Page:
Mysteries of Hummingbird Courtship
Photo Courtesy Larry Gates
is known about courtship in ruby-throated hummingbirds. Maybe you can
help solve this mystery through your own observations!
The whole point of courtship is clear: to mate and have young. Do hummers
keep the same mate season after season? No. They don't even stay together
to raise the babies. The female does ALL the work herself, and a male
hummer will mate with any females he can attract to his territory.
Establishing territory is very serious business. Male hummingbirds usually
arrive on the breeding grounds way ahead of the females and start to establish
their territories. They look for areas with lots of nectar-rich flowers
and with perches from which they can survey their domain. The size of
a hummer's territory varies with the number of flowering plants and the
amount of nectar those plants will provide, but an average territory is
about 1/4 of an acre (about 1/4 the size of a football field). If the
flowers in a male's territory finish blooming, he knows what to do: he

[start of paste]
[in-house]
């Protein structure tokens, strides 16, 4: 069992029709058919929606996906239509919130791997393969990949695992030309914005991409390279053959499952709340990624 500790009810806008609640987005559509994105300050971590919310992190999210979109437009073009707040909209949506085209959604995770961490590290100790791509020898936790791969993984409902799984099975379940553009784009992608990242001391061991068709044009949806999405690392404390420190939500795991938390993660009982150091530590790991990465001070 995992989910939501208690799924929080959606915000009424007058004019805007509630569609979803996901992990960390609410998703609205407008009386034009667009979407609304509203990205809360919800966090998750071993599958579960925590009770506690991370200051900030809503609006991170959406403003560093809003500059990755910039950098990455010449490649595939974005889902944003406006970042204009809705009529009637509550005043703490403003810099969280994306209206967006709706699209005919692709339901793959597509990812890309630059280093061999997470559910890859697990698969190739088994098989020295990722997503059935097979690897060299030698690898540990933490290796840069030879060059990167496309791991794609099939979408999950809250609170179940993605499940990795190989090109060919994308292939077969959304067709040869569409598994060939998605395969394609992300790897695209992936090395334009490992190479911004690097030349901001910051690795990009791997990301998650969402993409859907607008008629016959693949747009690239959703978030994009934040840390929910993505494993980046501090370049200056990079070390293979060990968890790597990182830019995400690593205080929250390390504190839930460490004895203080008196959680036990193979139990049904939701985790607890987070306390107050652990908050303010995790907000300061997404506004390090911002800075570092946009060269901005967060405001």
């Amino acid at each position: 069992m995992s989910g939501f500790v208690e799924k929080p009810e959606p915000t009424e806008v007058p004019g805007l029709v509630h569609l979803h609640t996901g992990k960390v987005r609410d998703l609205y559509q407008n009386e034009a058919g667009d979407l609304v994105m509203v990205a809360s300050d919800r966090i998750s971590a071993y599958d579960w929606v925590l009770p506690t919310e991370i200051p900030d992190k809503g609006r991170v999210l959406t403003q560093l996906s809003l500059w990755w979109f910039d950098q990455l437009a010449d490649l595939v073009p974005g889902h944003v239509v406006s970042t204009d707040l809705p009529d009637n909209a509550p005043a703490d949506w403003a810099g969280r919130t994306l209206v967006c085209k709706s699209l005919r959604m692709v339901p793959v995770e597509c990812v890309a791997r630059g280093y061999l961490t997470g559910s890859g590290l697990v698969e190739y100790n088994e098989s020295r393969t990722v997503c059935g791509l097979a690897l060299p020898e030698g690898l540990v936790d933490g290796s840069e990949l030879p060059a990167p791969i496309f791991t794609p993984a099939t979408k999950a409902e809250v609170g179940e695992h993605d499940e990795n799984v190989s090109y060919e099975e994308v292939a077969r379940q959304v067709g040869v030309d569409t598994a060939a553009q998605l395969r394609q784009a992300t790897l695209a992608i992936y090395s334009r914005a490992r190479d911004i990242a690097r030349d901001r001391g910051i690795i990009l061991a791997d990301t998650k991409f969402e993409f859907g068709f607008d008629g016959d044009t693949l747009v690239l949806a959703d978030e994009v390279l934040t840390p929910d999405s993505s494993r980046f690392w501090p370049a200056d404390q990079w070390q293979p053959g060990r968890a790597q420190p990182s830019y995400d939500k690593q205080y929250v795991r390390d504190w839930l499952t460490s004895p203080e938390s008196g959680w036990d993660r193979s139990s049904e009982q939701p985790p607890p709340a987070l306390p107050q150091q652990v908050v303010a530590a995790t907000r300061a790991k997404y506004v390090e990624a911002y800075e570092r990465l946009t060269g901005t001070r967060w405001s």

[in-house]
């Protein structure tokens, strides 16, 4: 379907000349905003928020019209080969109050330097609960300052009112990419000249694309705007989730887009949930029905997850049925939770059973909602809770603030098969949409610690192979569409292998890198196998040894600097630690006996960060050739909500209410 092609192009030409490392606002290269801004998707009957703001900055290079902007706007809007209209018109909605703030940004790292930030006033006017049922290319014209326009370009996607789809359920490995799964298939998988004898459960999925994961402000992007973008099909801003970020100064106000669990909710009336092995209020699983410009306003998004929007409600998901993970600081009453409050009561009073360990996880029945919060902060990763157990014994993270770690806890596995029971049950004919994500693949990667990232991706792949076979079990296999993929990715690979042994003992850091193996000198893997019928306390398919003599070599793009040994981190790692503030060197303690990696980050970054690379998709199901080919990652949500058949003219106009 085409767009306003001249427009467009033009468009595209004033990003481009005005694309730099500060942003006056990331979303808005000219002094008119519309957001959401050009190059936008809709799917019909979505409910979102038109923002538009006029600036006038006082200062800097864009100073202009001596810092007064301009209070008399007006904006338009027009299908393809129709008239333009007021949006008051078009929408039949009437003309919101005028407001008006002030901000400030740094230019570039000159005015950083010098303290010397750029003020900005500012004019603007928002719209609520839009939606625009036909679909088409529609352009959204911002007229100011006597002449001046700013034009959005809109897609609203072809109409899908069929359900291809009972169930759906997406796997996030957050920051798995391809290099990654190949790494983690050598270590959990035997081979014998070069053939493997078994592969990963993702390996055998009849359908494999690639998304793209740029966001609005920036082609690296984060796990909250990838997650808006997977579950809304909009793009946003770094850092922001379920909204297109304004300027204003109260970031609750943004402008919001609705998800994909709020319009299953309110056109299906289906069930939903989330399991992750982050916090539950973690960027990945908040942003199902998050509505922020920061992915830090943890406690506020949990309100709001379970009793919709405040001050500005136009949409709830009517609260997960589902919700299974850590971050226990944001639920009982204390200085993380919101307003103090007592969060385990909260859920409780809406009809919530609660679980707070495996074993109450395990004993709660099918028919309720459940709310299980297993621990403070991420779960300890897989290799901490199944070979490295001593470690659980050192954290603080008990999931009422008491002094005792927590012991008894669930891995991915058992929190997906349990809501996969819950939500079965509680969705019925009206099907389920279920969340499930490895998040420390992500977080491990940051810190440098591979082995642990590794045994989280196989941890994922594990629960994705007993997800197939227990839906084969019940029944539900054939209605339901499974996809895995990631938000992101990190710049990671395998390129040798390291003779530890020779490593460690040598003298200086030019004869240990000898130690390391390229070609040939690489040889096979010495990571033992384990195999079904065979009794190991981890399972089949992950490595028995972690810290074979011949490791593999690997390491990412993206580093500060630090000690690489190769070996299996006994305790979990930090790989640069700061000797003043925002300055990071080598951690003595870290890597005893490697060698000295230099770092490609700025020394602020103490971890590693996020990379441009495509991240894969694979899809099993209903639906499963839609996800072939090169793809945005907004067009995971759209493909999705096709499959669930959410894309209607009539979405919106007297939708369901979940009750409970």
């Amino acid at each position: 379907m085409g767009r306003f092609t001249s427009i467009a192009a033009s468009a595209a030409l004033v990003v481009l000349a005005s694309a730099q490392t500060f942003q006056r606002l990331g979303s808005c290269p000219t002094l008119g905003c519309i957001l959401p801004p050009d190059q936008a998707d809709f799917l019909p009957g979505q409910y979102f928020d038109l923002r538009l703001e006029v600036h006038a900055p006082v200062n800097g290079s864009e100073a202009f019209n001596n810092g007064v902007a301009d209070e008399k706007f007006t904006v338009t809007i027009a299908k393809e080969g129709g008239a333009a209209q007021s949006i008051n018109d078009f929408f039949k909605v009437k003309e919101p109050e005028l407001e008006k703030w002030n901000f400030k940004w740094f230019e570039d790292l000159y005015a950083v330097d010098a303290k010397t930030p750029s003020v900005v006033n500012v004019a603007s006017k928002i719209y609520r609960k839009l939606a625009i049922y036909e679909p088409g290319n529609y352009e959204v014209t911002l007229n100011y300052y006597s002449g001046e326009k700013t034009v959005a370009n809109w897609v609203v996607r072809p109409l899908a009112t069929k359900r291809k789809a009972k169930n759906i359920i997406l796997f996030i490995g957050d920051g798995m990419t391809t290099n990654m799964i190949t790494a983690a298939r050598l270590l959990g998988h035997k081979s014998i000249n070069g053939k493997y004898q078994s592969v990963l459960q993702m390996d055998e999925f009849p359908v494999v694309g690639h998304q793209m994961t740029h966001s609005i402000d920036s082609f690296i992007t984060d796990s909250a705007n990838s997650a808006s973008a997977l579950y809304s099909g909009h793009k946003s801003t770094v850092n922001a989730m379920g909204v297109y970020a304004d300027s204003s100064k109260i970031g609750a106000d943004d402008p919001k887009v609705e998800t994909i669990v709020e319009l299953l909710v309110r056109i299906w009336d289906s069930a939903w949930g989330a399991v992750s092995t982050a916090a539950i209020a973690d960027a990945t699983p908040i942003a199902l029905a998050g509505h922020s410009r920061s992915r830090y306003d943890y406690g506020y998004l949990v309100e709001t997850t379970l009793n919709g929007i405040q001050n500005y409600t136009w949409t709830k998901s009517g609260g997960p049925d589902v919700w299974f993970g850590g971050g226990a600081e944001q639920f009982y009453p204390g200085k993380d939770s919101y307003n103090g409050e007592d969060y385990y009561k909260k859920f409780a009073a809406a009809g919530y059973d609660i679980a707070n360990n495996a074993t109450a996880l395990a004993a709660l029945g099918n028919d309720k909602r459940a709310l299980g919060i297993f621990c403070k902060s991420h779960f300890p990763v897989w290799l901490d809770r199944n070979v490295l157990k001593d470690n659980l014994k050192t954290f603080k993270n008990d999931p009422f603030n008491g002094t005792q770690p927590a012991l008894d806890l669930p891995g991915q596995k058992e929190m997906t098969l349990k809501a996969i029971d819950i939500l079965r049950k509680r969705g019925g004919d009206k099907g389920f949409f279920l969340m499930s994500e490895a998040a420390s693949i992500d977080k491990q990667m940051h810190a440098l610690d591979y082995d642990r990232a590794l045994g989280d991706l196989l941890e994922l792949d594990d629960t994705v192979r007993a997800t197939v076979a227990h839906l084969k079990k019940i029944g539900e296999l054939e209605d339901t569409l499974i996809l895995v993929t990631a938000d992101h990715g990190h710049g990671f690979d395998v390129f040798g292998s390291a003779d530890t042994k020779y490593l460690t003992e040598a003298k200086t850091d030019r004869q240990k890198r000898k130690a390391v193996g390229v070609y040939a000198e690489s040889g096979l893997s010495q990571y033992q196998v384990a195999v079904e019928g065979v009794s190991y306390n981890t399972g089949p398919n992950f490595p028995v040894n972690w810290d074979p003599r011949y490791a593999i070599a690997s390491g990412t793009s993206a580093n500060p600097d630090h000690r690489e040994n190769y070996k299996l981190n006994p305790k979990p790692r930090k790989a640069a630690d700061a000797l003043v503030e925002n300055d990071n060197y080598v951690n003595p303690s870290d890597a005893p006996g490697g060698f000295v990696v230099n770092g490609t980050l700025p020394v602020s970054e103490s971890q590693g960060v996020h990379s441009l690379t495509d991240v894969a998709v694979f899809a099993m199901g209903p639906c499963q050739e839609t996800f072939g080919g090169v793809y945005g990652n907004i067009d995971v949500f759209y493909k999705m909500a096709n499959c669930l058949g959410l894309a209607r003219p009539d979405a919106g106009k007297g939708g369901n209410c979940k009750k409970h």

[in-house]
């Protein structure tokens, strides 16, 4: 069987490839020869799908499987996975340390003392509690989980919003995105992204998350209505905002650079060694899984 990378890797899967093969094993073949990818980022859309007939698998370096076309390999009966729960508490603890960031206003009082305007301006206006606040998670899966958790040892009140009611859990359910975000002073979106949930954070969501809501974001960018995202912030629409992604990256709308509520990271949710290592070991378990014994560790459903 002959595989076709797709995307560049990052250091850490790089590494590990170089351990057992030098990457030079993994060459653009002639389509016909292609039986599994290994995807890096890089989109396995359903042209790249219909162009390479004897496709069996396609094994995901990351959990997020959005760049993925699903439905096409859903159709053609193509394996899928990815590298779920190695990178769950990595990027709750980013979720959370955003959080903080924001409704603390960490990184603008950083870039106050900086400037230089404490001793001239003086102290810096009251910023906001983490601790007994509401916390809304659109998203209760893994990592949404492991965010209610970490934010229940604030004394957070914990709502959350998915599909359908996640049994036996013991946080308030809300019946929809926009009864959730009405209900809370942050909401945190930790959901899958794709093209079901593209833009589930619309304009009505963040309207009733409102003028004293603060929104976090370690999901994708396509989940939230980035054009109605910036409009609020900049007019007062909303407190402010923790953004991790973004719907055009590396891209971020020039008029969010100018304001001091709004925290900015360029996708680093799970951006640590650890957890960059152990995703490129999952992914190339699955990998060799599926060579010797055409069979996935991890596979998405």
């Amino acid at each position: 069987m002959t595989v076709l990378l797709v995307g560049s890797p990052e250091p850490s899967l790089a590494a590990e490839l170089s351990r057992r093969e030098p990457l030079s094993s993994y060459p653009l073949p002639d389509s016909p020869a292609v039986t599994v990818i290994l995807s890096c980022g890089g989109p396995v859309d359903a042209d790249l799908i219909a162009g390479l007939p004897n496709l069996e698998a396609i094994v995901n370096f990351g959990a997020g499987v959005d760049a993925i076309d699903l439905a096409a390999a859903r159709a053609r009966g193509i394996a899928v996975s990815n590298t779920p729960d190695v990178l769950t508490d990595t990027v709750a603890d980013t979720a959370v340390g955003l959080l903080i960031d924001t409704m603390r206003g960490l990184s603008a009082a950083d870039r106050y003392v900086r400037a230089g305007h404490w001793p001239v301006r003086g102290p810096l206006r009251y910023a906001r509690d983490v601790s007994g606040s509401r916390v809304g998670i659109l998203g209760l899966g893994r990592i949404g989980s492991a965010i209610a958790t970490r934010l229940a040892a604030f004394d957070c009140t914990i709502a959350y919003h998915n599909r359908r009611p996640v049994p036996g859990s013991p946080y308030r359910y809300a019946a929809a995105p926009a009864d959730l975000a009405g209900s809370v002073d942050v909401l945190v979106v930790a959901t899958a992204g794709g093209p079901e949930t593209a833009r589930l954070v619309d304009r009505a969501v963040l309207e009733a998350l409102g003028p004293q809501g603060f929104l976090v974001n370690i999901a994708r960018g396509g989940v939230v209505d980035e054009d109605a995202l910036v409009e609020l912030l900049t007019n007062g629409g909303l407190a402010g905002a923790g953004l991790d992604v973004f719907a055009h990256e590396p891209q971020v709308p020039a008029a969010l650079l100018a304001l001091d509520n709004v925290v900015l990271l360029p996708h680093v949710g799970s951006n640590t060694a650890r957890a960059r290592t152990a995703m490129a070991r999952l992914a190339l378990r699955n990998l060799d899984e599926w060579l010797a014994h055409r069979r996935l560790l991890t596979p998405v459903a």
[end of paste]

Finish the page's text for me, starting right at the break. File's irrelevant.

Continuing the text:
simply changes his territory to another spot with more flowers.
Any hummingbird that enters the territory, whether male or female, gets
chased. Hummers are feisty and pugnacious! If the bird doesn't leave,
the territory holder may respond with several types of aerial displays,
such as diving, spreading his tail, or other displays. Not only the males,
but also females defend territories around the nest, and sometimes around
food sources too. Watch for these behaviors when your hummers are around!
Try This! Journaling Questions
- Why do
you think female hummingbirds are larger than males?
- What behaviors
can you watch for to tell whether hummingbirds might be nesting?